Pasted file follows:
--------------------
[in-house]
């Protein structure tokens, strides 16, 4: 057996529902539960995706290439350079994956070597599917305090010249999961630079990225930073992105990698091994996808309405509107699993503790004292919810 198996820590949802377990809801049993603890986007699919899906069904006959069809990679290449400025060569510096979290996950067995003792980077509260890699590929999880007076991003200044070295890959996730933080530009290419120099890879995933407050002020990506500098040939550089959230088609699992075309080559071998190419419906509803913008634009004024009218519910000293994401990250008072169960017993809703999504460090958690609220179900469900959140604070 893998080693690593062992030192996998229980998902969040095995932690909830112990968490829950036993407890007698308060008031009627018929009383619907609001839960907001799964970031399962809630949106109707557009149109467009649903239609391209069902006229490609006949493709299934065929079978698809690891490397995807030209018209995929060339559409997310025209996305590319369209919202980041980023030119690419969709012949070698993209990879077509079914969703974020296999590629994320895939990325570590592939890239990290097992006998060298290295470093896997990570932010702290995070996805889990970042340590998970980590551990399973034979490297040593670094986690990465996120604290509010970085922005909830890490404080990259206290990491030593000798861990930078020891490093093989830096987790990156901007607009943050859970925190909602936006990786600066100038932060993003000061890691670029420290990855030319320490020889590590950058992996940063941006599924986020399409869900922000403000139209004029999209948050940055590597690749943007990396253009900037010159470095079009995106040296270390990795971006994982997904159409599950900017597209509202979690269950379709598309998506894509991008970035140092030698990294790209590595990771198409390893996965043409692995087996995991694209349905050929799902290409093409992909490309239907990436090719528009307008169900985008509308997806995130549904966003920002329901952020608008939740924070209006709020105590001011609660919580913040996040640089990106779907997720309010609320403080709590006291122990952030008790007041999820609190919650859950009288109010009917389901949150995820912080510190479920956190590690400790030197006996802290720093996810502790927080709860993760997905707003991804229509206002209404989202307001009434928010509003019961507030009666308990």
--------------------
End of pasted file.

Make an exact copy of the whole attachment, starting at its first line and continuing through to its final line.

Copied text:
[in-house]
């Protein structure tokens, strides 16, 4: 057996529902539960995706290439350079994956070597599917305090010249999961630079990225930073992105990698091994996808309405509107699993503790004292919810 198996820590949802377990809801049993603890986007699919899906069904006959069809990679290449400025060569510096979290996950067995003792980077509260890699590929999880007076991003200044070295890959996730933080530009290419120099890879995933407050002020990506500098040939550089959230088609699992075309080559071998190419419906509803913008634009004024009218519910000293994401990250008072169960017993809703999504460090958690609220179900469900959140604070 893998080693690593062992030192996998229980998902969040095995932690909830112990968490829950036993407890007698308060008031009627018929009383619907609001839960907001799964970031399962809630949106109707557009149109467009649903239609391209069902006229490609006949493709299934065929079978698809690891490397995807030209018209995929060339559409997310025209996305590319369209919202980041980023030119690419969709012949070698993209990879077509079914969703974020296999590629994320895939990325570590592939890239990290097992006998060298290295470093896997990570932010702290995070996805889990970042340590998970980590551990399973034979490297040593670094986690990465996120604290509010970085922005909830890490404080990259206290990491030593000798861990930078020891490093093989830096987790990156901007607009943050859970925190909602936006990786600066100038932060993003000061890691670029420290990855030319320490020889590590950058992996940063941006599924986020399409869900922000403000139209004029999209948050940055590597690749943007990396253009900037010159470095079009995106040296270390990795971006994982997904159409599950900017597209509202979690269950379709598309998506894509991008970035140092030698990294790209590595990771198409390893996965043409692995087996995991694209349905050929799902290409093409992909490309239907990436090719528009307008169900985008509308997806995130549904966003920002329901952020608008939740924070209006709020105590001011609660919580913040996040640089990106779907997720309010609320403080709590006291122990952030008790007041999820609190919650859950009288109010009917389901949150995820912080510190479920956190590690400790030197006996802290720093996810502790927080709860993760997905707003991804229509206002209404989202307001009434928010509003019961507030009666308990």